Rep. Jesse Jackson Jr. at an appearance in 2006 with wife Sandi and son Jesse… (M. Spencer Green / Associated…)
Not that he's missing much given the pointless political "show" votes currently dominating the House of Representatives, but Rep. Jesse Jackson Jr.'s apparent disappearance is giving folks in his district heartburn. The Democratic congressman from Illinois hasn't been seen publicly since announcing a medical leave of absence a month ago, prompting his home-state senator, fellow Democrat Dick Durbin, to call for some clarity. "As a public official, there comes a point where you have a responsibility to tell the public what's going on," Durbin said Monday. "If there is some medical necessity for him not to say more at this moment, then I will defer to that. But he will have to soon make a report on what he's struggling with."
Is Durbin right? Jackson's office last week said he had checked himself into an inpatient medical facility to treat "long-term physical and emotional ailments." But nobody knows what hospital he's in, let alone what he's suffering from. Jackson's opponents are speculating that his emotional troubles might stem from his legal and ethical troubles -- he's under a House Ethics Committee investigation in connection with disgraced former Gov. Rod Blagojevich, who was caught on tape saying that an emissary of Jackson's, Raghuveer Nayak, offered to pay $1.5 million for Jackson's appointment to the Senate seat vacated by President Obama. Nayak was arrested last month on unrelated fraud charges.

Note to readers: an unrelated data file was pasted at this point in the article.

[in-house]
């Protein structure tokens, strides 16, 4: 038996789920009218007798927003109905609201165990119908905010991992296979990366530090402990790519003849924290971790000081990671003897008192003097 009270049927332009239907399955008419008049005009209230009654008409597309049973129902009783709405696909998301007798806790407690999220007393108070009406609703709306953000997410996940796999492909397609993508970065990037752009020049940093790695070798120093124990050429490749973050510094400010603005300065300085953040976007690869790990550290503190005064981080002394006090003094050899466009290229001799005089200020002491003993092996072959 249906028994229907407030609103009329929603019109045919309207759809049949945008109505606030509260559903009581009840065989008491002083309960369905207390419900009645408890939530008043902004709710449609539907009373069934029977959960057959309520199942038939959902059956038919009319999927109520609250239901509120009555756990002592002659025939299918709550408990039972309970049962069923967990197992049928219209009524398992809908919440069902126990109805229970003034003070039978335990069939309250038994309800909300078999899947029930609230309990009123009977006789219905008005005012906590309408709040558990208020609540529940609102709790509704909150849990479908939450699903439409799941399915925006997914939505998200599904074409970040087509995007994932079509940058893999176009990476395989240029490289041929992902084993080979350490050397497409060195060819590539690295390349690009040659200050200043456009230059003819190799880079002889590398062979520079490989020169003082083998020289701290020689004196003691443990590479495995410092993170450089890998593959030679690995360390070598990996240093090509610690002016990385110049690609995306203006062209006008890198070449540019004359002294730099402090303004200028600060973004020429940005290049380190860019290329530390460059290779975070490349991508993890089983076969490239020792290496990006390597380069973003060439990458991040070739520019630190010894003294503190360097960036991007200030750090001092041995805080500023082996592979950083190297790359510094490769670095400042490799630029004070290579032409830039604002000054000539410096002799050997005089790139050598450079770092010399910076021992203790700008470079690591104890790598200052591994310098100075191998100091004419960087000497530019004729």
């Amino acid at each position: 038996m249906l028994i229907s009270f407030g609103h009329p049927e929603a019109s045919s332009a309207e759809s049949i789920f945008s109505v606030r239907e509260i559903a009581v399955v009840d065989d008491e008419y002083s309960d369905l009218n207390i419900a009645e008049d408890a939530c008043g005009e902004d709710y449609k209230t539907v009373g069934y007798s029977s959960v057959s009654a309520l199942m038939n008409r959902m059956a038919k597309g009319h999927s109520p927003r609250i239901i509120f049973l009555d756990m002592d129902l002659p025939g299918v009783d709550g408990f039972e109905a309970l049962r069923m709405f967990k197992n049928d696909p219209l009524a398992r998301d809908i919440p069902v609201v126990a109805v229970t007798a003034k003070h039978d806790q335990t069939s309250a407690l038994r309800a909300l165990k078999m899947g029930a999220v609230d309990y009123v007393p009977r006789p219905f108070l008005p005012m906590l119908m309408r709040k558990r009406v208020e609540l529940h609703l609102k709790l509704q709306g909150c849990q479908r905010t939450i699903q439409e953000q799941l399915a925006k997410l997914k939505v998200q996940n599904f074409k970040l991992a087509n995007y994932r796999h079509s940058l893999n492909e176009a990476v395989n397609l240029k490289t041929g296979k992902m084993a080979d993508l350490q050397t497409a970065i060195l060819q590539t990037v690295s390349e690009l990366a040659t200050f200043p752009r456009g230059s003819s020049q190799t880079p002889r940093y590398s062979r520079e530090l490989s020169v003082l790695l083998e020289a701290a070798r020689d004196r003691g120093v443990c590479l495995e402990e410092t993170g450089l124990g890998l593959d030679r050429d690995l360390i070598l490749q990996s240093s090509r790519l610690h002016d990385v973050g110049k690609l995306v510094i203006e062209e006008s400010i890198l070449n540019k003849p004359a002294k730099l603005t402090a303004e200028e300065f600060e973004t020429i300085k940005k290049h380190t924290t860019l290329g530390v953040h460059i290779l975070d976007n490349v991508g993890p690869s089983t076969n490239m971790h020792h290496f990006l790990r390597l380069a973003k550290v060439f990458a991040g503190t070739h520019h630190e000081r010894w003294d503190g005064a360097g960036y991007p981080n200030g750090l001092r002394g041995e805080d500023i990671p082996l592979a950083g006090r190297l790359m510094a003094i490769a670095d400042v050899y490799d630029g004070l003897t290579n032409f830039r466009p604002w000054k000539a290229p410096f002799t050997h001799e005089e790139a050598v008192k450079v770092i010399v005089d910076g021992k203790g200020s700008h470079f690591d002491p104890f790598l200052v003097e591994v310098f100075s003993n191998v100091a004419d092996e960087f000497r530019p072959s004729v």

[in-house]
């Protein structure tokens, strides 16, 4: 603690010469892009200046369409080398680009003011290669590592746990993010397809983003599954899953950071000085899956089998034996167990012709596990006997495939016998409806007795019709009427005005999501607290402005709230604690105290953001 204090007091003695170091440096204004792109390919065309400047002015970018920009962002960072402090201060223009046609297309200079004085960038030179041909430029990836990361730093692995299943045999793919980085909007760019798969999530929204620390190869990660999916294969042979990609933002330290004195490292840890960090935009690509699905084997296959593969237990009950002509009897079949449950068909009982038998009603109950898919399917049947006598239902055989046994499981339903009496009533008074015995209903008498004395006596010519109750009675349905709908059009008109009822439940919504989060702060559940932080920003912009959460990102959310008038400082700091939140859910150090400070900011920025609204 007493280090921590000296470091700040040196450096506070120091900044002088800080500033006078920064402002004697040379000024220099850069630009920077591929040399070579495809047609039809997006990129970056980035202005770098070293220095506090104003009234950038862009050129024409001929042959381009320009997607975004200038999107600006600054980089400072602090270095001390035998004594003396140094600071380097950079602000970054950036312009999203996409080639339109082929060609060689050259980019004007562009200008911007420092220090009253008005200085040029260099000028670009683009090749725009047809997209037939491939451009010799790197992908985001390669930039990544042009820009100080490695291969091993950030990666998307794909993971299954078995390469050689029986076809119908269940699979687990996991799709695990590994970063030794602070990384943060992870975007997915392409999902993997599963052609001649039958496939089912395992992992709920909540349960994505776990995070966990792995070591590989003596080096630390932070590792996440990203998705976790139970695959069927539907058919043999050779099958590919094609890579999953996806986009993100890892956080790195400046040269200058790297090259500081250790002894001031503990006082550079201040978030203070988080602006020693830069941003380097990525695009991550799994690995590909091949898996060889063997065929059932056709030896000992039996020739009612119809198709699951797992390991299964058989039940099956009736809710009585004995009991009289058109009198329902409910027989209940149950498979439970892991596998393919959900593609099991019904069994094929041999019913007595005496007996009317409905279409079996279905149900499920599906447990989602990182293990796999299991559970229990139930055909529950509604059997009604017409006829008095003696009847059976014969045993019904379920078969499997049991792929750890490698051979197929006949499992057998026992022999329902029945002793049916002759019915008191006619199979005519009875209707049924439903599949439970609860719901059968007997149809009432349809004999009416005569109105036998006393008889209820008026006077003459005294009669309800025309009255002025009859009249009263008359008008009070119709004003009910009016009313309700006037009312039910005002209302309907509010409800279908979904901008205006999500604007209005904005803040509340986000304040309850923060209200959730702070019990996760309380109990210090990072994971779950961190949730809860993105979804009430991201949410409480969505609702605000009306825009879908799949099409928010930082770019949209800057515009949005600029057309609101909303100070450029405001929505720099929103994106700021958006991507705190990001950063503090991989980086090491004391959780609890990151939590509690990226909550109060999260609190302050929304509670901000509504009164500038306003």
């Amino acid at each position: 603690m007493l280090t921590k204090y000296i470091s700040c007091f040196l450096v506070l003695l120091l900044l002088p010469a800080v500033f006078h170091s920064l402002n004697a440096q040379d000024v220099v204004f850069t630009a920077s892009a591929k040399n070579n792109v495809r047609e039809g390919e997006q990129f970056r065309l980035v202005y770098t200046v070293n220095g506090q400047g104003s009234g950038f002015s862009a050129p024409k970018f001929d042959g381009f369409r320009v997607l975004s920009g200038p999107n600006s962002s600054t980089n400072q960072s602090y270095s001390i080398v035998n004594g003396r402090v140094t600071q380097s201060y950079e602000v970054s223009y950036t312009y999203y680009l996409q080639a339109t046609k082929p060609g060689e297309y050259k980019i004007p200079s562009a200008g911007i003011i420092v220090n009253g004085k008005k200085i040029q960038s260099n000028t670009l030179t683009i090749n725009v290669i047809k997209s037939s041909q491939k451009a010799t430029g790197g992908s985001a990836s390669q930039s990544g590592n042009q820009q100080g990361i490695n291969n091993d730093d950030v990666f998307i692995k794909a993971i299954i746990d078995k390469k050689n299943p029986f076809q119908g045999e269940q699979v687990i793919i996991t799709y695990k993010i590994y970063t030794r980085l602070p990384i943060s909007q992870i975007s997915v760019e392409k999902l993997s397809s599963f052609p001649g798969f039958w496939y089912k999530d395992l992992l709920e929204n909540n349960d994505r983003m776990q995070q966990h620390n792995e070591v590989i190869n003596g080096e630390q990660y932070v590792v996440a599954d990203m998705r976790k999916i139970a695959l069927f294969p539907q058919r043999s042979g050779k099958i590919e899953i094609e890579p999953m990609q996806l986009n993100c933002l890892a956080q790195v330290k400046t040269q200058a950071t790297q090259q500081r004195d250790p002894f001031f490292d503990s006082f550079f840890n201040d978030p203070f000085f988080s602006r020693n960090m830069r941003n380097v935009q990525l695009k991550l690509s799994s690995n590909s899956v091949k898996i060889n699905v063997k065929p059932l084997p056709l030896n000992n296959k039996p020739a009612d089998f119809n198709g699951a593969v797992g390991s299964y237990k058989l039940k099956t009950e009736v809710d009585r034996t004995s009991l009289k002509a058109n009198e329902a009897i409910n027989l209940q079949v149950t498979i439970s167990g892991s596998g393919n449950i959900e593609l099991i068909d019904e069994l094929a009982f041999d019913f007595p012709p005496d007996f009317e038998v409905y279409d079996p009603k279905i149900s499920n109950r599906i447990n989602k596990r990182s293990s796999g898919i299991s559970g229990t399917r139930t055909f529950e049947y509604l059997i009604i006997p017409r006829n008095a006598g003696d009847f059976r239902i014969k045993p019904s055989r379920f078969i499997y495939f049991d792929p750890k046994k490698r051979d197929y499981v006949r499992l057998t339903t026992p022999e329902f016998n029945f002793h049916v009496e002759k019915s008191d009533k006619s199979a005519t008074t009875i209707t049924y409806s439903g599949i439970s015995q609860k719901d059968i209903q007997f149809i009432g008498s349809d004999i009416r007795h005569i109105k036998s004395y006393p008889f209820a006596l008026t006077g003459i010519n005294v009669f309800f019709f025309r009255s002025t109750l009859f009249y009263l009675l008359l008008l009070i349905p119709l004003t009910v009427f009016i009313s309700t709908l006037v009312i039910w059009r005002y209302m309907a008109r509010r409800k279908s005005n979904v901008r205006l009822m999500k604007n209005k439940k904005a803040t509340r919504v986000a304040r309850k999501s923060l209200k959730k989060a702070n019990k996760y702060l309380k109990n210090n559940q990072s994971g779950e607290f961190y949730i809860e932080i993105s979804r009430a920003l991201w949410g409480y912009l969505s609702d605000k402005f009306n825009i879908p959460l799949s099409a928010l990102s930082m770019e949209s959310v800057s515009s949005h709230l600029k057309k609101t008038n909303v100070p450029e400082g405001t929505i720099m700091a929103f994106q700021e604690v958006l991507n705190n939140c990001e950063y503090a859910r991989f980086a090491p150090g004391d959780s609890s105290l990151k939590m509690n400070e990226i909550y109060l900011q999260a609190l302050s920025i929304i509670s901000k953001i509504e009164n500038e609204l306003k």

But that's pure speculation; it seems likelier that Jackson has a serious medical problem. If so, his reticence is understandable: Diagnoses and prognoses can be uncertain, medical opinions often differ, and bad medical news can leave patients confused and emotionally reeling. Jackson may be keeping his condition quiet because he's not yet certain what his condition is and whether it will affect his political future. But that's still not a particularly good excuse.
VIDEO: Rev. Jesse Jackson addresses son's health
For Jackson, the voters are his employers; for him to keep them in the dark this long about the reasons for his failure to represent them would be akin to an employee going on medical leave for a month and failing to tell his boss the reason why. And it's not just a matter of attendance. Jackson won the Democratic primary for his seat by a landslide in March, and voters deserve to know whether he has a condition that would prevent him from serving another full term.
Few things are as personal and private as our medical struggles. Unfortunately for them, though, public officials' medical struggles are a matter of deep public concern. Illinois voters don't need to see Jackson's MRIs, but they do need a bit more transparency.
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